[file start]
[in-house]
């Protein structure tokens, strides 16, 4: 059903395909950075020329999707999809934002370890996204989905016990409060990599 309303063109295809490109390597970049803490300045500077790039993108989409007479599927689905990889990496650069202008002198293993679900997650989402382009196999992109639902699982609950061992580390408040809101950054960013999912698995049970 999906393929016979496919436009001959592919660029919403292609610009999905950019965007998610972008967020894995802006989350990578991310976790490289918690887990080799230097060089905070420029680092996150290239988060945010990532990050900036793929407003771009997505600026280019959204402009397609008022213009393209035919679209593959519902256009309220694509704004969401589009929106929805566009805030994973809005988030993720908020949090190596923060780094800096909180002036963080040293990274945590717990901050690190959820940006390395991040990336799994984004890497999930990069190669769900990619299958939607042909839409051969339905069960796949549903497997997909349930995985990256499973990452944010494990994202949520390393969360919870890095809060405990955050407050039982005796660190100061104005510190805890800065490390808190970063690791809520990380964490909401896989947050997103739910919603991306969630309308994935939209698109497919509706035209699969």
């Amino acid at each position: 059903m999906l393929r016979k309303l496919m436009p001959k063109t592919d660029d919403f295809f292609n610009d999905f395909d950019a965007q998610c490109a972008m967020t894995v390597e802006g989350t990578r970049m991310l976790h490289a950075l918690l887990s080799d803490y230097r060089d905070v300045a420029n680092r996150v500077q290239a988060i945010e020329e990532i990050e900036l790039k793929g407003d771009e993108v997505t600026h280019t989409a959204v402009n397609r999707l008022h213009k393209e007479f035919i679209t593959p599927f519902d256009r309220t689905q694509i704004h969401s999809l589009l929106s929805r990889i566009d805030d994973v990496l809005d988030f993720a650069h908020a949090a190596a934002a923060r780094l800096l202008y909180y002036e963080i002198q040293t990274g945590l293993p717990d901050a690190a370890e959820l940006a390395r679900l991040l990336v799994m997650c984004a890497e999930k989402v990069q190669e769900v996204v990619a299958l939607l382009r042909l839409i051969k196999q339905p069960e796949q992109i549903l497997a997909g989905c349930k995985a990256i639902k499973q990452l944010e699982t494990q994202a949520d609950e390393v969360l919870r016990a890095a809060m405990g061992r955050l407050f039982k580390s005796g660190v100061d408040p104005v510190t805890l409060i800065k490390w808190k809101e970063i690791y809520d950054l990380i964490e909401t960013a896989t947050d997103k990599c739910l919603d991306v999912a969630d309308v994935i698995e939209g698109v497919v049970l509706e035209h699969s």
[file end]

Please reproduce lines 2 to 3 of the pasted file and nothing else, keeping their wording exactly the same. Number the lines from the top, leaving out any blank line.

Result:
């Protein structure tokens, strides 16, 4: 059903395909950075020329999707999809934002370890996204989905016990409060990599 309303063109295809490109390597970049803490300045500077790039993108989409007479599927689905990889990496650069202008002198293993679900997650989402382009196999992109639902699982609950061992580390408040809101950054960013999912698995049970 999906393929016979496919436009001959592919660029919403292609610009999905950019965007998610972008967020894995802006989350990578991310976790490289918690887990080799230097060089905070420029680092996150290239988060945010990532990050900036793929407003771009997505600026280019959204402009397609008022213009393209035919679209593959519902256009309220694509704004969401589009929106929805566009805030994973809005988030993720908020949090190596923060780094800096909180002036963080040293990274945590717990901050690190959820940006390395991040990336799994984004890497999930990069190669769900990619299958939607042909839409051969339905069960796949549903497997997909349930995985990256499973990452944010494990994202949520390393969360919870890095809060405990955050407050039982005796660190100061104005510190805890800065490390808190970063690791809520990380964490909401896989947050997103739910919603991306969630309308994935939209698109497919509706035209699969």
């Amino acid at each position: 059903m999906l393929r016979k309303l496919m436009p001959k063109t592919d660029d919403f295809f292609n610009d999905f395909d950019a965007q998610c490109a972008m967020t894995v390597e802006g989350t990578r970049m991310l976790h490289a950075l918690l887990s080799d803490y230097r060089d905070v300045a420029n680092r996150v500077q290239a988060i945010e020329e990532i990050e900036l790039k793929g407003d771009e993108v997505t600026h280019t989409a959204v402009n397609r999707l008022h213009k393209e007479f035919i679209t593959p599927f519902d256009r309220t689905q694509i704004h969401s999809l589009l929106s929805r990889i566009d805030d994973v990496l809005d988030f993720a650069h908020a949090a190596a934002a923060r780094l800096l202008y909180y002036e963080i002198q040293t990274g945590l293993p717990d901050a690190a370890e959820l940006a390395r679900l991040l990336v799994m997650c984004a890497e999930k989402v990069q190669e769900v996204v990619a299958l939607l382009r042909l839409i051969k196999q339905p069960e796949q992109i549903l497997a997909g989905c349930k995985a990256i639902k499973q990452l944010e699982t494990q994202a949520d609950e390393v969360l919870r016990a890095a809060m405990g061992r955050l407050f039982k580390s005796g660190v100061d408040p104005v510190t805890l409060i800065k490390w808190k809101e970063i690791y809520d950054l990380i964490e909401t960013a896989t947050d997103k990599c739910l919603d991306v999912a969630d309308v994935i698995e939209g698109v497919v049970l509706e035209h699969s």